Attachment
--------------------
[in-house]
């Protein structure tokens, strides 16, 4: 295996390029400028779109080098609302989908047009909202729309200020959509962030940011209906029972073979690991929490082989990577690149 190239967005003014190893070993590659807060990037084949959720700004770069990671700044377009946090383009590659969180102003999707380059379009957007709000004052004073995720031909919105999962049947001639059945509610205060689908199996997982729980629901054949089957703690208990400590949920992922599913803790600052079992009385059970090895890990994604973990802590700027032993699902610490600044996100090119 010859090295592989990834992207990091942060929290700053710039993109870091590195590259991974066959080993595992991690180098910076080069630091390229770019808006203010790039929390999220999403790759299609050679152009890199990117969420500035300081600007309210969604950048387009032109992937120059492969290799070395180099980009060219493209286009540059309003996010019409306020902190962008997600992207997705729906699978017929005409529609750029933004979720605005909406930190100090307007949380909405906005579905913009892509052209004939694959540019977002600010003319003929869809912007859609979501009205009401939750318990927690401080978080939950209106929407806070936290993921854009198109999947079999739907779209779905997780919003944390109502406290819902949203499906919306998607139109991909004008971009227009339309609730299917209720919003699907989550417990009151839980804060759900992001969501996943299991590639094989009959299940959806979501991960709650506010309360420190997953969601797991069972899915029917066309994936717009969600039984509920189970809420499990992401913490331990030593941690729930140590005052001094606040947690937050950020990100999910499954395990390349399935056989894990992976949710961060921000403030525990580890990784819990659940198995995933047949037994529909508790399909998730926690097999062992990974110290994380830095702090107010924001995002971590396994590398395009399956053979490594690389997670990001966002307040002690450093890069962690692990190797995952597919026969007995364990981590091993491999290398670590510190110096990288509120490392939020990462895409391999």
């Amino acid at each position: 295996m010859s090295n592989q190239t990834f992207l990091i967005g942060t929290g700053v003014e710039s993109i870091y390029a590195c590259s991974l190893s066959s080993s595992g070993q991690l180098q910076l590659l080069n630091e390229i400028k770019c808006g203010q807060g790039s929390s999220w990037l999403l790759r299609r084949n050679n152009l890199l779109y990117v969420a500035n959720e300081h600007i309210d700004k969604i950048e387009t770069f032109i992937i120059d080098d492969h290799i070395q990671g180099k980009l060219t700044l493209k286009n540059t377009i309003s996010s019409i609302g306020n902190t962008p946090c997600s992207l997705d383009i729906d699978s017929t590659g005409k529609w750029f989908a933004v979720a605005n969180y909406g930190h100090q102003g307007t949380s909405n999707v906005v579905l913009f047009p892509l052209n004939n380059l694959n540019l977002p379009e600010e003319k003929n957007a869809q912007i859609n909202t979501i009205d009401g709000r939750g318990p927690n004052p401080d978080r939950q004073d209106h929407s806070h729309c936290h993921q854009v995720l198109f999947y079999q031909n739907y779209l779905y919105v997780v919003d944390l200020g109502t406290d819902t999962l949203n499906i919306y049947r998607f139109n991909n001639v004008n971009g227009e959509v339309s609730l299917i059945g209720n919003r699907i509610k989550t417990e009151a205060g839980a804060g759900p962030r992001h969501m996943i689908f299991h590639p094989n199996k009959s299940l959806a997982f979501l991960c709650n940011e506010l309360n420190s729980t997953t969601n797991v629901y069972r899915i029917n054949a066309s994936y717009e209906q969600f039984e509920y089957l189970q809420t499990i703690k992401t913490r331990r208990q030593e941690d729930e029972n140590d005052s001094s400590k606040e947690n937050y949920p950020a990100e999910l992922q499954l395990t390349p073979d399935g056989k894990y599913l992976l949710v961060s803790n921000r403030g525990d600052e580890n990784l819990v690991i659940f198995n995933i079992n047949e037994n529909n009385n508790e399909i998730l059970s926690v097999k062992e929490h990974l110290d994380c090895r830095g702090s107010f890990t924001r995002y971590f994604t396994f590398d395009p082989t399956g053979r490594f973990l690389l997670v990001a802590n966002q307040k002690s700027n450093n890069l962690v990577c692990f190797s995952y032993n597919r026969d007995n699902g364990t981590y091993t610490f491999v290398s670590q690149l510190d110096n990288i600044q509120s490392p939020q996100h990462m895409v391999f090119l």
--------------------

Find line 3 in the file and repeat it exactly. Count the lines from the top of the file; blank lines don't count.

């Amino acid at each position: 295996m010859s090295n592989q190239t990834f992207l990091i967005g942060t929290g700053v003014e710039s993109i870091y390029a590195c590259s991974l190893s066959s080993s595992g070993q991690l180098q910076l590659l080069n630091e390229i400028k770019c808006g203010q807060g790039s929390s999220w990037l999403l790759r299609r084949n050679n152009l890199l779109y990117v969420a500035n959720e300081h600007i309210d700004k969604i950048e387009t770069f032109i992937i120059d080098d492969h290799i070395q990671g180099k980009l060219t700044l493209k286009n540059t377009i309003s996010s019409i609302g306020n902190t962008p946090c997600s992207l997705d383009i729906d699978s017929t590659g005409k529609w750029f989908a933004v979720a605005n969180y909406g930190h100090q102003g307007t949380s909405n999707v906005v579905l913009f047009p892509l052209n004939n380059l694959n540019l977002p379009e600010e003319k003929n957007a869809q912007i859609n909202t979501i009205d009401g709000r939750g318990p927690n004052p401080d978080r939950q004073d209106h929407s806070h729309c936290h993921q854009v995720l198109f999947y079999q031909n739907y779209l779905y919105v997780v919003d944390l200020g109502t406290d819902t999962l949203n499906i919306y049947r998607f139109n991909n001639v004008n971009g227009e959509v339309s609730l299917i059945g209720n919003r699907i509610k989550t417990e009151a205060g839980a804060g759900p962030r992001h969501m996943i689908f299991h590639p094989n199996k009959s299940l959806a997982f979501l991960c709650n940011e506010l309360n420190s729980t997953t969601n797991v629901y069972r899915i029917n054949a066309s994936y717009e209906q969600f039984e509920y089957l189970q809420t499990i703690k992401t913490r331990r208990q030593e941690d729930e029972n140590d005052s001094s400590k606040e947690n937050y949920p950020a990100e999910l992922q499954l395990t390349p073979d399935g056989k894990y599913l992976l949710v961060s803790n921000r403030g525990d600052e580890n990784l819990v690991i659940f198995n995933i079992n047949e037994n529909n009385n508790e399909i998730l059970s926690v097999k062992e929490h990974l110290d994380c090895r830095g702090s107010f890990t924001r995002y971590f994604t396994f590398d395009p082989t399956g053979r490594f973990l690389l997670v990001a802590n966002q307040k002690s700027n450093n890069l962690v990577c692990f190797s995952y032993n597919r026969d007995n699902g364990t981590y091993t610490f491999v290398s670590q690149l510190d110096n990288i600044q509120s490392p939020q996100h990462m895409v391999f090119l």